Forgot Password




Create your Connect ID

This will allow you to login to all DStv websites & applications

Login using

Email Reset


Loading Live Scoring...
*All times CAT (GMT+2)

Why Potgieter’s not to blame

South Africa’s participation in the 2013 Super Rugby tournament came to a halt this past Saturday when the flag-bearing Bulls crashed out to the Brumbies.

While critics will cast Dewald Potgieter as the villain for opting for the touchline rather than the poles on three occasions in the second half, I believe this line of thinking is completely flawed.

To close a game down and take the conservative route is the easiest thing to do. Yes, it’s a strategy which has served the Bulls well in the past but will it carry them into the future?

I believe that the major difference between South African and New Zealand sides, in particular, is in our attitude to playing the game.

At large, SA sides play in a way whereby they minimise their mistakes and thus employ a more conservative approach in terms of attack.

In so doing, the development of our players’ individual skills is neglected in training. One cannot just decide to switch on when there is an opportunity to attack in a match if such a strategy has not been practised in training over and over again.

As Potgieter and the Bulls discovered to their detriment, upping your attacking game in a playoff is exceedingly difficult if you have never trained that way previously.

A technique only becomes a skill when one can perform it under pressure. Thus, training has to make provision for this progression in order for all players to react timeously to pressure situations and ultimately make the right decisions in a match situation.

I believe that New Zealand players are afforded the opportunity to be creative. They are empowered to react to the situation in front of them and in turn, it’s up to the supporting players to back them up. If the attackers make a mistake, the supporting players attempt to turn a negative situation into a positive one.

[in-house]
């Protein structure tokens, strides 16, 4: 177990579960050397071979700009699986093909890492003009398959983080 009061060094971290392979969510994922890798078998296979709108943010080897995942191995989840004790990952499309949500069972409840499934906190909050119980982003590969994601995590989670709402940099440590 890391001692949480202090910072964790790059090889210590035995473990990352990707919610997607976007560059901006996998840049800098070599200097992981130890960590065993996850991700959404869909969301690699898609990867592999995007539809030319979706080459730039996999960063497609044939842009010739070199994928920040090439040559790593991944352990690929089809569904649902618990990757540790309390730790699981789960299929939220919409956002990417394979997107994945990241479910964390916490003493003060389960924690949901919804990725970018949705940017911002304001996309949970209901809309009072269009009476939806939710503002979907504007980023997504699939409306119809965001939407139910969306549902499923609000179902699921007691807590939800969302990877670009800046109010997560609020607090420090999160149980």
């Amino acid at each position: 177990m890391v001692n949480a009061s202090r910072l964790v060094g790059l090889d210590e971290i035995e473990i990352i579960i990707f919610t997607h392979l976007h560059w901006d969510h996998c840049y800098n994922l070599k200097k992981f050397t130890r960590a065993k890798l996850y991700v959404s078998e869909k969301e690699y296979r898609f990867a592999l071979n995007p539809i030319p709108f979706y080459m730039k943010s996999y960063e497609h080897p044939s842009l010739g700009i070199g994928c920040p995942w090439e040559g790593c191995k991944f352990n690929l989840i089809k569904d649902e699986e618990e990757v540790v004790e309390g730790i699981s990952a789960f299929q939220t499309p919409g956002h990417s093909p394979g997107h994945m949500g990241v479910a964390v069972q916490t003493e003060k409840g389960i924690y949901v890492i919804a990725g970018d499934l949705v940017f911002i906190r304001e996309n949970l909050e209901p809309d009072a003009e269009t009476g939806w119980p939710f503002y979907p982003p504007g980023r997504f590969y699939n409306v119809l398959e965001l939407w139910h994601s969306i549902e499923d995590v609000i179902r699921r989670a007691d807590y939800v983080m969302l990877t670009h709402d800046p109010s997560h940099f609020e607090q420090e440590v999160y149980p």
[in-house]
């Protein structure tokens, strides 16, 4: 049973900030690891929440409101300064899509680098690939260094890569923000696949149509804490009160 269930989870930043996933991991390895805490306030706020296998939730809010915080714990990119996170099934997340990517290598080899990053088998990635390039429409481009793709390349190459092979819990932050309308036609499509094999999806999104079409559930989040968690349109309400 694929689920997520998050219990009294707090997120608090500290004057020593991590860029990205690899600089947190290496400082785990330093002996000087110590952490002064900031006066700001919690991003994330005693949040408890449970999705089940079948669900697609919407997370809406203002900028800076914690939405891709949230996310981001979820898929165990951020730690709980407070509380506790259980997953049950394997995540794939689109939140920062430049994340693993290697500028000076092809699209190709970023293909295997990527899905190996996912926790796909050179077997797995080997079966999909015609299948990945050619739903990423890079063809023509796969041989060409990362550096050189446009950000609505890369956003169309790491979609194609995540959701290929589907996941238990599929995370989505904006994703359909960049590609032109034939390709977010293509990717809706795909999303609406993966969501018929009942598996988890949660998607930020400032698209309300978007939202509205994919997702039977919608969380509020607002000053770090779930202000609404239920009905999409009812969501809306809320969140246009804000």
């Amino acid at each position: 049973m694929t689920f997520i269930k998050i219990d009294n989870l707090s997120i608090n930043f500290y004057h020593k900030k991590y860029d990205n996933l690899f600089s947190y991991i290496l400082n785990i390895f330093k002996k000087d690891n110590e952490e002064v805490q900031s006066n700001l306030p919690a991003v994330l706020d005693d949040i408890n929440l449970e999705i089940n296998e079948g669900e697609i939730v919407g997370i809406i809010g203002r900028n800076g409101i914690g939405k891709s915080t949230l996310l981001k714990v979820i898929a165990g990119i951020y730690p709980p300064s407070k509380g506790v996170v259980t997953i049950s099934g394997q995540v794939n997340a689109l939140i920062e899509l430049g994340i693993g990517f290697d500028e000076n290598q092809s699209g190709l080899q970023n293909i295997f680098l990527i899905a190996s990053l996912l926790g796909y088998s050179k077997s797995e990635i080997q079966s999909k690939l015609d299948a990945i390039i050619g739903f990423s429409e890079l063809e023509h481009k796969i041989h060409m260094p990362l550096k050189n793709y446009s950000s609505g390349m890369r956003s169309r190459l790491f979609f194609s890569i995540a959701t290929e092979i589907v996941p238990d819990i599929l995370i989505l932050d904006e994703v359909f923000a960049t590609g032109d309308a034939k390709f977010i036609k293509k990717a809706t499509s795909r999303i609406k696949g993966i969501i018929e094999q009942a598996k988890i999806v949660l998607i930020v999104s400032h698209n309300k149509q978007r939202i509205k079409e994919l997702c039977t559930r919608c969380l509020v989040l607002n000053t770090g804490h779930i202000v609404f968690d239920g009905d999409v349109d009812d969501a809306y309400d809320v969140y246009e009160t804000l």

To offer an example: in one of the 50 tries the Chiefs scored during regular-season play, I counted no fewer than 35 passes. They attacked from within their own 22 and finally scored.

It is interesting to note that not one of those passes was a long torpedo. They were all short-type passes to support players coming from depth and at pace.

The speed in rugby is on the ball and I firmly believe it should be a fast game, not slow and pedantic.

As I predicted in last week’s column, there was a huge difference between the two semifinals in terms of game speed.

I share the view that a team has to train in the way they want to play and their fitness and conditioning programmes must be in line with this. Fundamentally rugby is about fast activity and quick recovery.

The oval-ball game needs strong, explosive players and most notably, it seems to me that the New Zealand teams are getting this right.

While I don’t agree with the notion that South African sides are less fit than their New Zealand counterparts, it’s fair to say that the latter are more fitness-specific in terms of the way in which they want to play.

Recent columns

All Columns



Live Video Streaming

Barclays Premier League - Matchday 3: West Ham Utd v Southampton
Tue, 02 Sep @ 05:00
Wed, 03 Sep @ 16:00

Sports Talk

Tony Johnson
Sick or not, the show must go on
I am suffering from a serious ailment that my beloved wife refuses to acknowledge as anything more...

Brenden Nel
Perspective, a Bok fan's unwanted friend
For all the howls of anger that have come after the Salta great escape by the Boks, perhaps it is...

Brendan Venter
The measure of a man
For all the criticism I levelled against Argentina for their negative play in the Loftus Versfeld...

Gavin Rich
Selection continuity may be Bok problem
I have subscribed to the assumption that the Springboks are benefitted playing the Pumas at the...